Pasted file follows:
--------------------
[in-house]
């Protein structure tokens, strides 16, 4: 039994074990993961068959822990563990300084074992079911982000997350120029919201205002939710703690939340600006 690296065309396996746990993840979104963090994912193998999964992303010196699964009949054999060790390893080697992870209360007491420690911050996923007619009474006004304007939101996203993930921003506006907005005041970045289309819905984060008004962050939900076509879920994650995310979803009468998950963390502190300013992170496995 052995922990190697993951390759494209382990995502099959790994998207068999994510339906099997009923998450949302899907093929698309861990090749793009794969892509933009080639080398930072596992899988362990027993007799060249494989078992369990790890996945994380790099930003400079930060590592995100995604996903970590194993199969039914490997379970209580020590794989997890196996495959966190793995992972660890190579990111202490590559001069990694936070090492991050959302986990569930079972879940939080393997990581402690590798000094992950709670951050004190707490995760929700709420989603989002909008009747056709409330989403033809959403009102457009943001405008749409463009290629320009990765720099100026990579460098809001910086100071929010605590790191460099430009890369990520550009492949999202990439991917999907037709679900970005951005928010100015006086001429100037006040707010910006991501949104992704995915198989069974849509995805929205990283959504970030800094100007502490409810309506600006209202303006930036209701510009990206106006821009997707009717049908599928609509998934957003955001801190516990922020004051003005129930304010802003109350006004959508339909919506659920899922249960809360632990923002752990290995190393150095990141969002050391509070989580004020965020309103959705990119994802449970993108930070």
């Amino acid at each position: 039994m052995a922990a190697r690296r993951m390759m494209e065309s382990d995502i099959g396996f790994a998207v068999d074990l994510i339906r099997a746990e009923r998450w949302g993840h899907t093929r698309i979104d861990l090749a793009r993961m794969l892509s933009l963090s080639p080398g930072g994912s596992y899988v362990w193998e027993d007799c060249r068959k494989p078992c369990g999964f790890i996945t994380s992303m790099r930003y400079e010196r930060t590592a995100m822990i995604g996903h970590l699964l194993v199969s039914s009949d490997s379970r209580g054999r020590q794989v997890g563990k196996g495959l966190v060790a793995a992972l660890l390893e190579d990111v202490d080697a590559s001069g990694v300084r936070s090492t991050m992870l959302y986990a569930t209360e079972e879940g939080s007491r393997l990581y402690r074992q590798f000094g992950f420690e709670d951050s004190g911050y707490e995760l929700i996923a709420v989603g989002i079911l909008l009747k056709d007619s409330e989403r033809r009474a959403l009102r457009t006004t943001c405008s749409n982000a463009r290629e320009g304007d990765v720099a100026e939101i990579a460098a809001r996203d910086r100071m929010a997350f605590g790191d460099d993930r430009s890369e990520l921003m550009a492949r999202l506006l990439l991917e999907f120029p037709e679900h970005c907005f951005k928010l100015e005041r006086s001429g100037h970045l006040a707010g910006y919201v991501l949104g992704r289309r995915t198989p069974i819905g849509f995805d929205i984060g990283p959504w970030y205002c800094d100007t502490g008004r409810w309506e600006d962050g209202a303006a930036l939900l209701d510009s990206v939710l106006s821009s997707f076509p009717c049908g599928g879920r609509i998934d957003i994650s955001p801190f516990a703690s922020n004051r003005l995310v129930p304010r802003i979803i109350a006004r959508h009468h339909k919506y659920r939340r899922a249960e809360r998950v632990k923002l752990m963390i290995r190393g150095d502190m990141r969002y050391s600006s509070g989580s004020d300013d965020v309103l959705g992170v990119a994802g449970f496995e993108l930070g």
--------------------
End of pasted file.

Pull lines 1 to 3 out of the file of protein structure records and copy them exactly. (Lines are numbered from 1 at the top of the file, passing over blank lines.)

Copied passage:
[in-house]
């Protein structure tokens, strides 16, 4: 039994074990993961068959822990563990300084074992079911982000997350120029919201205002939710703690939340600006 690296065309396996746990993840979104963090994912193998999964992303010196699964009949054999060790390893080697992870209360007491420690911050996923007619009474006004304007939101996203993930921003506006907005005041970045289309819905984060008004962050939900076509879920994650995310979803009468998950963390502190300013992170496995 052995922990190697993951390759494209382990995502099959790994998207068999994510339906099997009923998450949302899907093929698309861990090749793009794969892509933009080639080398930072596992899988362990027993007799060249494989078992369990790890996945994380790099930003400079930060590592995100995604996903970590194993199969039914490997379970209580020590794989997890196996495959966190793995992972660890190579990111202490590559001069990694936070090492991050959302986990569930079972879940939080393997990581402690590798000094992950709670951050004190707490995760929700709420989603989002909008009747056709409330989403033809959403009102457009943001405008749409463009290629320009990765720099100026990579460098809001910086100071929010605590790191460099430009890369990520550009492949999202990439991917999907037709679900970005951005928010100015006086001429100037006040707010910006991501949104992704995915198989069974849509995805929205990283959504970030800094100007502490409810309506600006209202303006930036209701510009990206106006821009997707009717049908599928609509998934957003955001801190516990922020004051003005129930304010802003109350006004959508339909919506659920899922249960809360632990923002752990290995190393150095990141969002050391509070989580004020965020309103959705990119994802449970993108930070």
């Amino acid at each position: 039994m052995a922990a190697r690296r993951m390759m494209e065309s382990d995502i099959g396996f790994a998207v068999d074990l994510i339906r099997a746990e009923r998450w949302g993840h899907t093929r698309i979104d861990l090749a793009r993961m794969l892509s933009l963090s080639p080398g930072g994912s596992y899988v362990w193998e027993d007799c060249r068959k494989p078992c369990g999964f790890i996945t994380s992303m790099r930003y400079e010196r930060t590592a995100m822990i995604g996903h970590l699964l194993v199969s039914s009949d490997s379970r209580g054999r020590q794989v997890g563990k196996g495959l966190v060790a793995a992972l660890l390893e190579d990111v202490d080697a590559s001069g990694v300084r936070s090492t991050m992870l959302y986990a569930t209360e079972e879940g939080s007491r393997l990581y402690r074992q590798f000094g992950f420690e709670d951050s004190g911050y707490e995760l929700i996923a709420v989603g989002i079911l909008l009747k056709d007619s409330e989403r033809r009474a959403l009102r457009t006004t943001c405008s749409n982000a463009r290629e320009g304007d990765v720099a100026e939101i990579a460098a809001r996203d910086r100071m929010a997350f605590g790191d460099d993930r430009s890369e990520l921003m550009a492949r999202l506006l990439l991917e999907f120029p037709e679900h970005c907005f951005k928010l100015e005041r006086s001429g100037h970045l006040a707010g910006y919201v991501l949104g992704r289309r995915t198989p069974i819905g849509f995805d929205i984060g990283p959504w970030y205002c800094d100007t502490g008004r409810w309506e600006d962050g209202a303006a930036l939900l209701d510009s990206v939710l106006s821009s997707f076509p009717c049908g599928g879920r609509i998934d957003i994650s955001p801190f516990a703690s922020n004051r003005l995310v129930p304010r802003i979803i109350a006004r959508h009468h339909k919506y659920r939340r899922a249960e809360r998950v632990k923002l752990m963390i290995r190393g150095d502190m990141r969002y050391s600006s509070g989580s004020d300013d965020v309103l959705g992170v990119a994802g449970f496995e993108l930070g």